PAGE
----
Calhoun High School student Alicia Abramson said she had to concentrate intently and even close one eye to complete a seemingly easy task — stacking cups. The catch was that she was wearing vision impairment goggles to simulate being intoxicated.
“I couldn’t imagine being mentally impaired as well as visually,” she commented after completing the task.
The simulation was part of a nationwide program, Arrive Alive, which promotes awareness about distracted and drunken driving. It was hosted by the Community Parent Center. Completing the timed fine motor skill game of Perfection, walking a straight line, operating pedal cars and a driving video game enables students to fully experience the potential consequences of making destructive decisions.
“I don’t even know what is going on right now,” said senior Mike Losak as he steered his video game car into a wall while attempting to avoid a pedestrian.
Losak was wearing “beer goggles” to impair his vision.
Sophomore Nicole MacLaren said she “lost her balance a lot quicker” than she thought she would while wearing the beer goggles to simply walk a straight chalk line.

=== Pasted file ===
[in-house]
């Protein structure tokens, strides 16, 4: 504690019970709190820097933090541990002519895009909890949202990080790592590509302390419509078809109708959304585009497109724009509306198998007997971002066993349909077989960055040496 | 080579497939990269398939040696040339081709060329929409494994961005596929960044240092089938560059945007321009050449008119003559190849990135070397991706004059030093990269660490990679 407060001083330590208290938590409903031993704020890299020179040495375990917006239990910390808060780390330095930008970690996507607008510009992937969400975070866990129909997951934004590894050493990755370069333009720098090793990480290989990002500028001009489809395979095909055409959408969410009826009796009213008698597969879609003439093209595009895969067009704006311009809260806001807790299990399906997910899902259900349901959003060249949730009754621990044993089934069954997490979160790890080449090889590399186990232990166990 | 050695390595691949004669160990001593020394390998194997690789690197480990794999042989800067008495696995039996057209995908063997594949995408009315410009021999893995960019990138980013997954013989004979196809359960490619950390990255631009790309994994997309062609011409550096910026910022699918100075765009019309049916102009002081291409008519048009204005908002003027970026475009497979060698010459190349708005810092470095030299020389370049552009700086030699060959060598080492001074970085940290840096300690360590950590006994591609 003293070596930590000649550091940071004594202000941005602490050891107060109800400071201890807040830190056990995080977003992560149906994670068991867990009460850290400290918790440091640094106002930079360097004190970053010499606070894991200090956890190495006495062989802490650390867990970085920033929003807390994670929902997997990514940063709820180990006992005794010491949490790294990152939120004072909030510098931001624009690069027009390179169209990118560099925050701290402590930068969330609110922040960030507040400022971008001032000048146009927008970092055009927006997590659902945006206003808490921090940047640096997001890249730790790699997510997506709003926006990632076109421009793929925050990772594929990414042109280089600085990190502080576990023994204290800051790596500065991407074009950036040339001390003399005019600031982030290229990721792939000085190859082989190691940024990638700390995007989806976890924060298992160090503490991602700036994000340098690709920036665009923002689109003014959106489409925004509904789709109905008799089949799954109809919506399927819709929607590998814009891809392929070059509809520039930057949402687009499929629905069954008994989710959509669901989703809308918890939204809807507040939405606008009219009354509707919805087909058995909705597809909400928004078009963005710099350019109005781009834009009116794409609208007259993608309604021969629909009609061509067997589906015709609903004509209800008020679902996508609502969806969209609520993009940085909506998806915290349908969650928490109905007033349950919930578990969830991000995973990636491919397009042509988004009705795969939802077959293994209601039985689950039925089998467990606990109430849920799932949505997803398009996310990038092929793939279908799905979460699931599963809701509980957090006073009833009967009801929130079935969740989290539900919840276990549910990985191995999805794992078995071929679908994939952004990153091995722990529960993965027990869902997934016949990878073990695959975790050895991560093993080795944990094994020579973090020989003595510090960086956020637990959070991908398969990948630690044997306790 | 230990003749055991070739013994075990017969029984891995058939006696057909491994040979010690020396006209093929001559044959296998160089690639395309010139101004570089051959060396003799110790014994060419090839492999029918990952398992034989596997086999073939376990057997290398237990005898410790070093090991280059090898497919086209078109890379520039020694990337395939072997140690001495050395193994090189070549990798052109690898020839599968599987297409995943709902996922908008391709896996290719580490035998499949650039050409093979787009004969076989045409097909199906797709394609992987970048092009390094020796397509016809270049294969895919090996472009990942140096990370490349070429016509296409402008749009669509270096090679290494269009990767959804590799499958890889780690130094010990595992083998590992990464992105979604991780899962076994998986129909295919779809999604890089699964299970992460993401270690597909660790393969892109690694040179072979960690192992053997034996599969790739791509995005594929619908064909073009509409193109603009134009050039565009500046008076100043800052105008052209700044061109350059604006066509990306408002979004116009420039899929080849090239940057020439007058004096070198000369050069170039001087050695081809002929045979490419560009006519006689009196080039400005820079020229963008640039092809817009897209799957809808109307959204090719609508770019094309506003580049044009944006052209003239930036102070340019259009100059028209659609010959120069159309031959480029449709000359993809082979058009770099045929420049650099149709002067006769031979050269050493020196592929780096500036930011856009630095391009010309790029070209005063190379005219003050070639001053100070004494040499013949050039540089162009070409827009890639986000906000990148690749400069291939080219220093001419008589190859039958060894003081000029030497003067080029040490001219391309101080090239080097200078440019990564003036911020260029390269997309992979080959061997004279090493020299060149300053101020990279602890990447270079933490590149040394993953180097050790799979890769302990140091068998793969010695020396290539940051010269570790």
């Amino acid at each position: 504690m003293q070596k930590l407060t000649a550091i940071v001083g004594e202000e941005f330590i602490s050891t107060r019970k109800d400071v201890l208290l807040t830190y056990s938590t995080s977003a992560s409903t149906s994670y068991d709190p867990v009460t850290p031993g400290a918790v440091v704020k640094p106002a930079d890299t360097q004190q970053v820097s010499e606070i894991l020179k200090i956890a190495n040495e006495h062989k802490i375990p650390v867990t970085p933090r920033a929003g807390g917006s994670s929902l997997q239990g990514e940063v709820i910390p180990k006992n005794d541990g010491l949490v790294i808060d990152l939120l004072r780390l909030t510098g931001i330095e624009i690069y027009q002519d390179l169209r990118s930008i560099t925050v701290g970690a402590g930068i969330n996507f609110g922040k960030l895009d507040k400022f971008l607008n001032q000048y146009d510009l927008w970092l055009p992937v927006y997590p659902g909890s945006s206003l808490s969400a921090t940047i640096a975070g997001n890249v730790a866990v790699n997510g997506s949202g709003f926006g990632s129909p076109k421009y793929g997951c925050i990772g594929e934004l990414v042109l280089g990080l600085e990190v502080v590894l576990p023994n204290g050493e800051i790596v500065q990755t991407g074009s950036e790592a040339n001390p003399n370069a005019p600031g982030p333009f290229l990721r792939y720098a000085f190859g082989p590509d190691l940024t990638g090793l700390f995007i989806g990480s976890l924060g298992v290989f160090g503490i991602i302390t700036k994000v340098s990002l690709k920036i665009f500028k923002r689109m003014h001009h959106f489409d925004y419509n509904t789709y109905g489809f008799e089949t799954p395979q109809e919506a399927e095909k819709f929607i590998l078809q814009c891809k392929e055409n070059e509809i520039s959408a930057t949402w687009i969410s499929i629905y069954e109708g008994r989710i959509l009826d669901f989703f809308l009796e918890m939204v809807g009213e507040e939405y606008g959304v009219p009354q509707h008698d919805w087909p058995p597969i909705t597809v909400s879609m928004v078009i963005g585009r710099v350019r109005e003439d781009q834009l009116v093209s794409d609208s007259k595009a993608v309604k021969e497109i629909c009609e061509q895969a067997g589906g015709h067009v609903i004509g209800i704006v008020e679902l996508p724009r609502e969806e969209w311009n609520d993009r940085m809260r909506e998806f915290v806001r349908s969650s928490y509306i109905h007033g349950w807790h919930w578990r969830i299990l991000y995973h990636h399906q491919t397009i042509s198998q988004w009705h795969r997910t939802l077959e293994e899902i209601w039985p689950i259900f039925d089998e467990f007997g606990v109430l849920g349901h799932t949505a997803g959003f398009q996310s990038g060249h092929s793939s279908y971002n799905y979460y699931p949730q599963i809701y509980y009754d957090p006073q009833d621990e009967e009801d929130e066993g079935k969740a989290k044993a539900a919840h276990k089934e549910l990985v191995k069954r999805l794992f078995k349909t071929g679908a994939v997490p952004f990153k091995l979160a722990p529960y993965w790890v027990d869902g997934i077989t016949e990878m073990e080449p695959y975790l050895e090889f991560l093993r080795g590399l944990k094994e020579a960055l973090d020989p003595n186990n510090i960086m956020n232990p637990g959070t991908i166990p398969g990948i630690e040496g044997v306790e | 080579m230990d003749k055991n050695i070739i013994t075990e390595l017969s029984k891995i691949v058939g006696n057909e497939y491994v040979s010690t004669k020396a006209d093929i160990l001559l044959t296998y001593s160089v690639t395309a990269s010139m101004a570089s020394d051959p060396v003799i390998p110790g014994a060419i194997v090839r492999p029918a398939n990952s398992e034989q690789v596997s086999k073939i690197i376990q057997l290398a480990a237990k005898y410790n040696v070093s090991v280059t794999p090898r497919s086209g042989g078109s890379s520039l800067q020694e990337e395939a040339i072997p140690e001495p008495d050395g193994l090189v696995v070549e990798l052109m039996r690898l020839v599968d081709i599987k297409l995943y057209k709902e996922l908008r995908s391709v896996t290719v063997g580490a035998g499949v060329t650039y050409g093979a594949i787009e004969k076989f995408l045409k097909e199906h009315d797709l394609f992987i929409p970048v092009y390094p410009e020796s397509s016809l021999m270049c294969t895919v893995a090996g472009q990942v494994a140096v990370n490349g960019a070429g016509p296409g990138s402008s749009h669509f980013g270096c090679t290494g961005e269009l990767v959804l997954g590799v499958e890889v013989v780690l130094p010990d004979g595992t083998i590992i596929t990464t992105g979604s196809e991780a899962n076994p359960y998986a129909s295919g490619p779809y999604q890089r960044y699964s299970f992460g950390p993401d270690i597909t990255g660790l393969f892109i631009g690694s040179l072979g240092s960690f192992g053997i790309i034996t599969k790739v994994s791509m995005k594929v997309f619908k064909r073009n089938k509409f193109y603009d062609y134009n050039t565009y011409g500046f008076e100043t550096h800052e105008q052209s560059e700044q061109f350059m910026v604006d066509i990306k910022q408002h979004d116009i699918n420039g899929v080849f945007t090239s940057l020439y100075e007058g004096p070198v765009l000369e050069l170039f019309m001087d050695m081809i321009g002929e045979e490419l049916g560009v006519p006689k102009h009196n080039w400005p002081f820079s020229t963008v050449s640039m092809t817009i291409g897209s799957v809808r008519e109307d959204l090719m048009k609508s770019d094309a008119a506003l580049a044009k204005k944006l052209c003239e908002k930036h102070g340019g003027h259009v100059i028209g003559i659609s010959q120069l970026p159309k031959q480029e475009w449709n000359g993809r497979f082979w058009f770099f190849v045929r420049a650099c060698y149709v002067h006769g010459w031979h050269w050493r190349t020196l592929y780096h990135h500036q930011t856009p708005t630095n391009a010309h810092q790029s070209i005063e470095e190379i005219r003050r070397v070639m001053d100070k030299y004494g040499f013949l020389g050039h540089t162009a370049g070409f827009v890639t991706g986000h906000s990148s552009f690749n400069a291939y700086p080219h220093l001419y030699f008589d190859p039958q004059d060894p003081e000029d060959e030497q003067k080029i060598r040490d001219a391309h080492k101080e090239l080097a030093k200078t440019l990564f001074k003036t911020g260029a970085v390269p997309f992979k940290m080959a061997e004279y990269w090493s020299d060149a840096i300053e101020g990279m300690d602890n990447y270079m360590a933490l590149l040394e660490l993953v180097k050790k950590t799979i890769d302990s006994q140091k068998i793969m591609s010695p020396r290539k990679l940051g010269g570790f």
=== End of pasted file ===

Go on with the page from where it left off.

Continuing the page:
Max Vandewater, a safety ambassador from the Arrive Alive program, reminded students that even though they may consider themselves skilled at driving and texting or drunken driving, they are “sharing the road with someone who is texting and driving constantly.”
“If your eyes leave the road for one second, you could lose your life,” he added. “And every school we visit, we hear a new story about someone who knew someone who did lose their life.”
Wendy Tepfer, director of CPC, said she equates distracted driving to driving while intoxicated.
“One in three teens will have a crash within their first year of driving,” she said. “And when alcohol is involved, one-third of those crashes result in fatalities.”
The program will visit Mepham and Kennedy high schools in the spring.